APRIL AND MAY are excellent times of the year to de-worm the beef cattle herd. Warm, moist conditions signal the brown stomach worm to become more active and come out of the inhibited stage. The brown stomach worm becomes much easier to kill at this stage and de-worming becomes more effective.
Internal parasites are a constant cause of lost productivity because practically all cattle and most pastures are infected. Of the nine internal parasites that infest cattle, the brown stomach worm is the most important. It is the most damaging internal parasite of cattle throughout Arkansas and the Mid-South.
Demonstrations by the University of Arkansas Cooperative Extension Service found that calves that were de-wormed were 35 pounds heavier at weaning than the control animals. Both sets of cattle were grazing pastures with only limited supplementation. In other research studies, where cattle were being finished, the gain differences were even greater.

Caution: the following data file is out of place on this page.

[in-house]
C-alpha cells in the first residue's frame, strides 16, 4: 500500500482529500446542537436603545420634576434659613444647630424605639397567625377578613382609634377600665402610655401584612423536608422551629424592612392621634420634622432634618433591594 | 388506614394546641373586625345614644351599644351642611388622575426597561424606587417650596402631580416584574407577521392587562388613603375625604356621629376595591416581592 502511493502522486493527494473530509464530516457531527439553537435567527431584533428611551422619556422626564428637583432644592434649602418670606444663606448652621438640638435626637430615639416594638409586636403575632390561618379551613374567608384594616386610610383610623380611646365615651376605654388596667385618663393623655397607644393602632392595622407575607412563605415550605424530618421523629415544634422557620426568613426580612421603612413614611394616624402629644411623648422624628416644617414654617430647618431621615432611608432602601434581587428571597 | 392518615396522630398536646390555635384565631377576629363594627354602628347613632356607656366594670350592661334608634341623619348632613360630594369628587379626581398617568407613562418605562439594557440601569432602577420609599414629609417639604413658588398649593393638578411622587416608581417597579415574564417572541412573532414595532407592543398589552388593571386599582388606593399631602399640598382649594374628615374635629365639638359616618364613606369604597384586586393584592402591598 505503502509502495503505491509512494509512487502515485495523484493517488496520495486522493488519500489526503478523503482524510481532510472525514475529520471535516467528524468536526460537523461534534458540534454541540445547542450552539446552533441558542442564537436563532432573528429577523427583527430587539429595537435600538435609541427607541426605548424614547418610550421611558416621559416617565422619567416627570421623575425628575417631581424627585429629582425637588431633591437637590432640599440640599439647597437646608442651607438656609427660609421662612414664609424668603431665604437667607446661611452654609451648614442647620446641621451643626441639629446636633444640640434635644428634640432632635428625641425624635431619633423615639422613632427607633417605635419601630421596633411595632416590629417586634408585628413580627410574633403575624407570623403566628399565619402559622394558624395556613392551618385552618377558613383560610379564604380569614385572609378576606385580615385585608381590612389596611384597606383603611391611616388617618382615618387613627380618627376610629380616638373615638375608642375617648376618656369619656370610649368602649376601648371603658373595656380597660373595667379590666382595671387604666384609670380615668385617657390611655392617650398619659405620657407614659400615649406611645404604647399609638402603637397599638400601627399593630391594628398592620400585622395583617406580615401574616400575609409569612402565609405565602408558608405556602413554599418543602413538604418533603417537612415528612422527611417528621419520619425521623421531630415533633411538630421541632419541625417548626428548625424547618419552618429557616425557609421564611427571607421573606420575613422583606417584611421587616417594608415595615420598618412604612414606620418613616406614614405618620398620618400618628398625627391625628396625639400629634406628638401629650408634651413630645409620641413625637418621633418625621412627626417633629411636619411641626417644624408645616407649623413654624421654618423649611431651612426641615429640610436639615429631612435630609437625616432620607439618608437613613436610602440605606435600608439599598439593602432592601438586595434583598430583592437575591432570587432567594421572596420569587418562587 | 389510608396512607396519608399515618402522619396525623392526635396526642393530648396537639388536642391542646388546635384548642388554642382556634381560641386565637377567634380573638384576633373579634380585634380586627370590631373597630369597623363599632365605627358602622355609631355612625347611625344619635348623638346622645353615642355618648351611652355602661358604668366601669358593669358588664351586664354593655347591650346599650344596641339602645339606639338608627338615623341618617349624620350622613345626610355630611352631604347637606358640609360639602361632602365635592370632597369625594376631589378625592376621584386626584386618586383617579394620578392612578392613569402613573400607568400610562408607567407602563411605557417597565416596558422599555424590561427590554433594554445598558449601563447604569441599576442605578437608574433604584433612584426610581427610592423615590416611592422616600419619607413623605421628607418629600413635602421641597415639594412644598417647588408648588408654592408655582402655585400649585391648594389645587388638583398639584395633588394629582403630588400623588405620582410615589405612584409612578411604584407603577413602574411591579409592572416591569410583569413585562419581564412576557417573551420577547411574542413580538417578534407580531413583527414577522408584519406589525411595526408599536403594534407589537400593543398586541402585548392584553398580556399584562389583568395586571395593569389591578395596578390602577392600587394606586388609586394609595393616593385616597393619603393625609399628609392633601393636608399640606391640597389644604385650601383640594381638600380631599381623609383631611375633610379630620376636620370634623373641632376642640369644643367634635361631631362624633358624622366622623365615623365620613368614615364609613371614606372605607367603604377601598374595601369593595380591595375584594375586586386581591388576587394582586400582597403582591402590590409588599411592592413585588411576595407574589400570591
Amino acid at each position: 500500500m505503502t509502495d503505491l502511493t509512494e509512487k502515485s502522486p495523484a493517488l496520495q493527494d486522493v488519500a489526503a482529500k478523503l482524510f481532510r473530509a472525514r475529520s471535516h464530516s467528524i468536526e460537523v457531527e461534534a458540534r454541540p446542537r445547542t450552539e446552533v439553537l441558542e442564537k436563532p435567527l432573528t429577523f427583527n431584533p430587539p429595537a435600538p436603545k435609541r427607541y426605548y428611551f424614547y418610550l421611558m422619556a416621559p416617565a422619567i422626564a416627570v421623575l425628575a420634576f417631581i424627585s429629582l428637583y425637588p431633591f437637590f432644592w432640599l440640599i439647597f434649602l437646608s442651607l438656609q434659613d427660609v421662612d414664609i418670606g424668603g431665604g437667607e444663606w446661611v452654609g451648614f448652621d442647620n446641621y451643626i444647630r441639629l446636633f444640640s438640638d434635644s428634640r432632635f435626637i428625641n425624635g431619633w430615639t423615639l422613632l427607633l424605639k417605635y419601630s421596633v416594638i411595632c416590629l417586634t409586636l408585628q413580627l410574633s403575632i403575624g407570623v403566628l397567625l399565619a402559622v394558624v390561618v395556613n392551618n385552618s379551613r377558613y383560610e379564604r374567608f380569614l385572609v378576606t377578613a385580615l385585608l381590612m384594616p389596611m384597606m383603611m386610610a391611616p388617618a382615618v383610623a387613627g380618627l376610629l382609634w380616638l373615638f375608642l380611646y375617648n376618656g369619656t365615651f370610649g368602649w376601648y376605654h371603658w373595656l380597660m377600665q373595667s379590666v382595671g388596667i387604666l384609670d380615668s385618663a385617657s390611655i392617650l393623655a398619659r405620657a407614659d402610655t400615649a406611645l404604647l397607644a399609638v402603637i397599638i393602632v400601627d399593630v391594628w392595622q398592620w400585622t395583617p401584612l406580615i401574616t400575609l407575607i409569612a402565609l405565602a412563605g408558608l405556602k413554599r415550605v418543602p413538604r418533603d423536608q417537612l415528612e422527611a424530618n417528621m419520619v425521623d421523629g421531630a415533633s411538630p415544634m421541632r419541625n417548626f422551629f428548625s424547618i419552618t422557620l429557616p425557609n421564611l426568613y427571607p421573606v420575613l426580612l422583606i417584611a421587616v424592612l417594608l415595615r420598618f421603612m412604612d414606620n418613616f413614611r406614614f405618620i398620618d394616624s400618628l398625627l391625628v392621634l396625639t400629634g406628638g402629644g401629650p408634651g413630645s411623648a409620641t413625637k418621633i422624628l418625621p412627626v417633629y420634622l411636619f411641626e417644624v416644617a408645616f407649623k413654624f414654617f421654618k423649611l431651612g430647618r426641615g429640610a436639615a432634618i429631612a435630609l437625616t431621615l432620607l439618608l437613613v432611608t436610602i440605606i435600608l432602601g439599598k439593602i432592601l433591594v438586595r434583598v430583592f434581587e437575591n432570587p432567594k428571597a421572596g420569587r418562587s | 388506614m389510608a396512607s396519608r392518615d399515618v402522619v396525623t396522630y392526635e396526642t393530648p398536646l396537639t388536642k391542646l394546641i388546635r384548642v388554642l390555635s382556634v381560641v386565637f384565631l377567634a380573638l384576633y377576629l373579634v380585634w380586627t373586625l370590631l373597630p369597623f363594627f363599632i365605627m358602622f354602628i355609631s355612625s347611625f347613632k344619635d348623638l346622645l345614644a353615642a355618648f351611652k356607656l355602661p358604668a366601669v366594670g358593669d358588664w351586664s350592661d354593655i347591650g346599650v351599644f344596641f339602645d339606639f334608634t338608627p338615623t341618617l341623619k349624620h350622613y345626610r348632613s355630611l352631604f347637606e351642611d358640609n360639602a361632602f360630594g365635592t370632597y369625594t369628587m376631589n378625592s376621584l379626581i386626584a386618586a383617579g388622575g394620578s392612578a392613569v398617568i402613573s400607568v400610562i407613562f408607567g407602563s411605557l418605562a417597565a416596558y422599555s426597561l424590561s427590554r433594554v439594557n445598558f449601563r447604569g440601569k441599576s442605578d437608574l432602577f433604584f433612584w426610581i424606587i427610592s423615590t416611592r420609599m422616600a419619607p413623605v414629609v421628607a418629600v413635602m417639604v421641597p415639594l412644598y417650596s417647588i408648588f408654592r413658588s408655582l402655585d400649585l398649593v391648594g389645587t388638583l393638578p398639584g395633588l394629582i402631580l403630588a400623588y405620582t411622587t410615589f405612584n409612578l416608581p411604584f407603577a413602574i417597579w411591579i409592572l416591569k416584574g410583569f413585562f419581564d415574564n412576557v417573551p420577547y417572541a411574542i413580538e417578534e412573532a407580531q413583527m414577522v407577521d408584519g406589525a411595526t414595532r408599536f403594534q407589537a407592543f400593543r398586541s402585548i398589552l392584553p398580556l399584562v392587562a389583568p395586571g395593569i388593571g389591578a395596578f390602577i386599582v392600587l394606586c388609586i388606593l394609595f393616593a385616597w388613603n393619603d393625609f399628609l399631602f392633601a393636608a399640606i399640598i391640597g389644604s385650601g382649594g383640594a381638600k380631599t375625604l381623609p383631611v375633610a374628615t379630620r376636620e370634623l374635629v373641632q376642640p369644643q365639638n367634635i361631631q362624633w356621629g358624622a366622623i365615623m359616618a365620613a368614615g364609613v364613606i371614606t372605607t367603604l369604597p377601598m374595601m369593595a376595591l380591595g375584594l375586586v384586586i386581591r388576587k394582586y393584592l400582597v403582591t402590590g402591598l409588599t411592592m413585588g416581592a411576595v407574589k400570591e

Because young cattle are especially vulnerable to parasites, they should be de-wormed whether or not any other animals are treated. They will respond better and become more productive with a regular de-worming program.
It is not practical or even possible to eliminate all parasites from cattle. However, a good pasture management and treatment program will help keep parasite populations manageable. Treating beef cattle in April and again in September has worked well in our part of Arkansas.
Rotation of cattle between pastures will also help. After cattle have been de-wormed, placing them on “clean” pastures will keep down re-infections. To reduce parasite loads on pastures, keep cattle off these pastures for three to four weeks.
Many excellent dewormers are available on the market. Today's cattleman has the best selection of the most effective and safest anthelmintics to date. Using them properly with better timing will go a long way toward increasing the herd's productivity.
Joe Vestal of Lewisville, Ark., is an Extension agent for Lafayette County, Ark.